Re: Fat references

Ray <>
Sun, 03 Jan 2010 09:36:40 -0800

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Re: Fat references (BGB / cr88192) (2010-01-01)
Re: Fat references (2010-01-02)
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Re: Fat references (Robert A Duff) (2010-01-02)
Re: Fat references (Jon Harrop) (2010-01-03)
Re: Fat references (Hans-Peter Diettrich) (2010-01-03)
Re: Fat references (Ray) (2010-01-03)
Re: Fat references (2010-01-03)
Re: Fat references (glen herrmannsfeldt) (2010-01-03)
Re: Fat references (Jon Harrop) (2010-01-04)
Re: Fat references (Kaz Kylheku) (2010-01-04)
Re: Fat references (BGB / cr88192) (2010-01-03)
Re: Fat references (Robert A Duff) (2010-01-04)
[11 later articles]
| List of all articles for this month |

From: Ray <>
Newsgroups: comp.compilers
Date: Sun, 03 Jan 2010 09:36:40 -0800
Organization: Doubtful
References: 09-12-045
Keywords: storage, GC
Posted-Date: 03 Jan 2010 14:46:05 EST

Jon Harrop wrote:

> I've been working on a project called HLVM in my spare time:
> One goal was to have fast interop with C, so I didn't want to copy the
> traditional style of placing a header with GC metadata before every value
> in the heap because that would require C arrays to be copied just to add
> this header. I couldn't be bothered to allocate a separate header so,
> instead, I pulled the GC metadata into the reference. So my references are
> now "fat": a quadword of pointer to run-time type, array length or union
> type tag, pointer to mark state and pointer to the actual data itself.
> This actually works rather well except I sacrificed atomic read/write of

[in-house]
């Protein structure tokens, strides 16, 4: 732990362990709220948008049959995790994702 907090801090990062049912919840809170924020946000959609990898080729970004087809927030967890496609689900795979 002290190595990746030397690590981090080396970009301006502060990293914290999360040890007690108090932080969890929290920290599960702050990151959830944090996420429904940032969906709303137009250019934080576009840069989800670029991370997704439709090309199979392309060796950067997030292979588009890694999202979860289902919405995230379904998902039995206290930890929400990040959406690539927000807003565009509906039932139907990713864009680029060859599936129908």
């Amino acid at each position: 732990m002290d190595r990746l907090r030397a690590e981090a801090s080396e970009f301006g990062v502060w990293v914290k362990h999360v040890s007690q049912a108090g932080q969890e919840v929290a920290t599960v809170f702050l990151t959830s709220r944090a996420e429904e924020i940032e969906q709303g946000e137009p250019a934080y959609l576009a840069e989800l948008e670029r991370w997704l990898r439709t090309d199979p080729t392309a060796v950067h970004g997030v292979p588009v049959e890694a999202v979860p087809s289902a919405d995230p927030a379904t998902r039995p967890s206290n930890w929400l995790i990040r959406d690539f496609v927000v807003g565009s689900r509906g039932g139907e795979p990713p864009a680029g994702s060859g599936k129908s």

> references. Has it been done before?

A lot of modern VMs use fat references. I know that the JVM uses at
least 2x(sizeof( void* )) to represent a pointer. And yes, it's to
support the GC.

When I implemented a lisp runtime, I went through two iterations; in
the first, pointers were the size of pointers on the native
architecture (in this case 64 bits) and there was a 5-word (ie, the
size of 5 pointers) overhead for each heap-allocated object. But the
code was complex and, as it turned out, slow.

In the second iteration, I used fat pointers; Each pointer was the
size of four native-architecture pointers where one was the pointer to
the object on the heap, two were "forward" and "back" pointers that
joined all pointers into a single doubly linked list, and one was a
set of immediate binary flags (typetag, "soft" pointer, last pointer
in this object, etc). Different regions of the list corresponded to
different populations w/r/t Garbage Collection (traversed root,
untraversed root, reached and traversed live data, reached but not
traversed live data, not yet reached possibly-live data, and known
garbage not yet finalized/deallocated). The garbage collector knew
where the dividing points between these regions were, and would
process pointers found at those points in the list, often moving them
to one of the other boundary points. At "generation boundaries" when
the "untraversed" section was empty, it would just shift the boundary
points and start over. The GC code was very simple (<200 lines of C)
and needed to know nothing about the internal structure of the
user-defined types beyond a few bits set in the object allocators.

I expected performance with fat pointers to be horrible, but it
actually wasn't. It turned out to be faster than the first version,
(on an AMD64 dual-core processor with 128K/2M cache), probably due to
more inlined values (I was using a lot of doubles) and better locality
of reference.


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